Order, Disorder, Reorder: Part One
A Further Journey
Friday, August 14, 2020
If we are granted this first stage of Order (and not all are), we feel innocent and safe. Everything is basically good, it all means something, and we feel a part of what looks normal and deserved. It is our “first naïveté.” Everything has an explanation, and thus feels like it is straight from God, solid, and forever. This is probably why we are so reluctant to relinquish our innocence; it often feels like a loss of faith.
Most worldviews have encouraged this perspective. We, in the United States, are a “first half of life culture,” largely concerned about surviving successfully. Probably most cultures and individuals across history have been situated in the first half or “Order” stage, because it is all they had time for. We try to do what seems like the task that life first hands us: establishing an identity, a home, relationships, friends, community, security, and building a proper platform for our only life.
But this is only the first task! When we try to stay in this first satisfying explanation of how things are, we tend to avoid any conflict, inconsistencies, suffering, or darkness and therefore opportunities for transformation. The familiar and habitual are so falsely reassuring, we make our homes there permanently. The ego believes that disorder or change is always to be avoided, so we hunker down and pretend that our Order is entirely good, should be good for everybody, and is always “true” and even the only truth. The new is always by definition unfamiliar and untested, so God, life, destiny, suffering have to give us a push—usually a big one—or we will not go. Even many Christians do not like anything that looks like “carrying the cross,” no matter how piously they use the phrase.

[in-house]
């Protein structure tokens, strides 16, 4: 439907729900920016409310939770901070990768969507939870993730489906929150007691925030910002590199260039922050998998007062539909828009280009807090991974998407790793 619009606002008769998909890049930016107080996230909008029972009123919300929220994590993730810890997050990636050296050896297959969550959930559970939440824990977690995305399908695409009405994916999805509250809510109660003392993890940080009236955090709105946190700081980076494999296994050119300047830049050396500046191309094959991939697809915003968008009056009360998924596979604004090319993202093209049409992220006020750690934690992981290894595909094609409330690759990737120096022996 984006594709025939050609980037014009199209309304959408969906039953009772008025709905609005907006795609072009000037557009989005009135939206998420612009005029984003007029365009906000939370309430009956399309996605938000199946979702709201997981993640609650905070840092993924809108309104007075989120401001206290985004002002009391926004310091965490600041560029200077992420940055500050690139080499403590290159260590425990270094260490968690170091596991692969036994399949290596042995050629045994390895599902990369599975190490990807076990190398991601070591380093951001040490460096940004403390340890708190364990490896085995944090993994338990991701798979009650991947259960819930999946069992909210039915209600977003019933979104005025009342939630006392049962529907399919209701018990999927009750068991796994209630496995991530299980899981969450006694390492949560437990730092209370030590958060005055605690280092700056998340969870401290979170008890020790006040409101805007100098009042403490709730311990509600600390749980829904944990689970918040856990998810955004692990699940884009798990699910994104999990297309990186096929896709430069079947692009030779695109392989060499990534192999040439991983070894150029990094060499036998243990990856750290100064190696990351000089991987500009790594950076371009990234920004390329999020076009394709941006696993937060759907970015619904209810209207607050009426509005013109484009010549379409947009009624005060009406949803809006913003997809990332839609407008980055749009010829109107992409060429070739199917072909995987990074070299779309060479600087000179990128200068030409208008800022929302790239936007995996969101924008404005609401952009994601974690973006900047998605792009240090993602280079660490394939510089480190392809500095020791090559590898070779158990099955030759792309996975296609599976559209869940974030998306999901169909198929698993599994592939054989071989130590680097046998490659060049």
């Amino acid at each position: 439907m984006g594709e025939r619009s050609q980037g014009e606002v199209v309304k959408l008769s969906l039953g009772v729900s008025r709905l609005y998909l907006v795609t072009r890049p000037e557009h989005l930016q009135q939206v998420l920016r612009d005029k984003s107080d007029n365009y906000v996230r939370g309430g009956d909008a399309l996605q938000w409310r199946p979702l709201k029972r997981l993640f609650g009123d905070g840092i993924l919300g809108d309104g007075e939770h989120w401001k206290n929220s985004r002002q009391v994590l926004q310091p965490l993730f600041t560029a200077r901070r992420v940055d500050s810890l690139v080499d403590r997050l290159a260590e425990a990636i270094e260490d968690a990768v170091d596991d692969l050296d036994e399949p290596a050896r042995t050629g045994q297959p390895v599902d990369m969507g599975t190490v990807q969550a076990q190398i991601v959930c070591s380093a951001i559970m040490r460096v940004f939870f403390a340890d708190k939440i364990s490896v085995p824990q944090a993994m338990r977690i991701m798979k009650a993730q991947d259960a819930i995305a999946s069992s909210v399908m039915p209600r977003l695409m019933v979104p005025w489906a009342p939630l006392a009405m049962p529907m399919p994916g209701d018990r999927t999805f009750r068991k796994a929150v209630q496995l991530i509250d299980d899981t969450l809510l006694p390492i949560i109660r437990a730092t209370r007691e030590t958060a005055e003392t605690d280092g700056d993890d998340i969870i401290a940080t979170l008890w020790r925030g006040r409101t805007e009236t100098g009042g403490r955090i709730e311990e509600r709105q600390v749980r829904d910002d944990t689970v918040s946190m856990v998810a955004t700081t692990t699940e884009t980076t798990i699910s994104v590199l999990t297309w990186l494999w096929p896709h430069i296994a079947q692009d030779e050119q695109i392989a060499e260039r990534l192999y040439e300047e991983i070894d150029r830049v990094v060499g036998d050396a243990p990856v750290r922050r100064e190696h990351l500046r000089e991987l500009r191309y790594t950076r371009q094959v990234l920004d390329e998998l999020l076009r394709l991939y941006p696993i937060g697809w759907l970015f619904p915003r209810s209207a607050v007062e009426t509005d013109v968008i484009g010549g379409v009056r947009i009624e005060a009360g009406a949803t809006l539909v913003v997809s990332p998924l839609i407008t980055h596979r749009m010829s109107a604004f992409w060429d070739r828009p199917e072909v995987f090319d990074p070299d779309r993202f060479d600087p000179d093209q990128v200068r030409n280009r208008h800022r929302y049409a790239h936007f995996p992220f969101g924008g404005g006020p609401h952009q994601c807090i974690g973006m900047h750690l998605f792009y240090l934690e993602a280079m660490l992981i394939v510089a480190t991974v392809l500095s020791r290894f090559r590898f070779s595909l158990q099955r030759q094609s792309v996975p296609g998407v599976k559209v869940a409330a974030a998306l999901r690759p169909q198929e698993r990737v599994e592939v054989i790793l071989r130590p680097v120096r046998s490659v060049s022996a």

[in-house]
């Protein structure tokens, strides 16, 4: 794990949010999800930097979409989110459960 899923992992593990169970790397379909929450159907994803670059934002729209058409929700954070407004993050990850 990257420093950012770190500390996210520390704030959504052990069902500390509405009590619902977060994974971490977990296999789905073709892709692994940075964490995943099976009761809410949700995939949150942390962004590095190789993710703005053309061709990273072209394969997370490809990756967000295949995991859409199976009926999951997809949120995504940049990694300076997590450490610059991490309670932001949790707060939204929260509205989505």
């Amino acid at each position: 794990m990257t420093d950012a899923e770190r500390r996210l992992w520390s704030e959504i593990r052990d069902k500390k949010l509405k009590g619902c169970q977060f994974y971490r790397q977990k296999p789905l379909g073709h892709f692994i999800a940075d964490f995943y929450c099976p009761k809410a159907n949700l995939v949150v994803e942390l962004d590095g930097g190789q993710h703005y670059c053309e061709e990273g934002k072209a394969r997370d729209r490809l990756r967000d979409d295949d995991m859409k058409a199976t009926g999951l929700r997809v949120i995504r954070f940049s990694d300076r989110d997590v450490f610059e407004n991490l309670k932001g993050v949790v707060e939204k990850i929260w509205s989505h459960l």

Most of us are never told that we can set out from the known and familiar to take on a further journey. Our institutions, including our churches, and our expectations are almost entirely configured to encourage, support, reward, and validate the tasks of the first half of life. We are more struggling to survive than to thrive, more just “getting through” or trying to get to the top than finding out what is really at the top or even at the bottom.
Most of us in the first half of life suspect that all is not fully working, and we are probably right! Many, if not most, will settle for first-stage survival, and never get to “the unified field” of life itself. As Bill Plotkin, a wise guide, puts it, many of us learn to do our “survival dance,” but we never get to our actual “sacred dance.”
Adapted from Richard Rohr, Falling Upward: A Spirituality for the Two Halves of Life (Jossey-Bass: 2011), xiv‒xviii; and
The Universal Christ: How a Forgotten Reality Can Change Everything We See, Hope For, and Believe (Convergent Books: 2019), 244.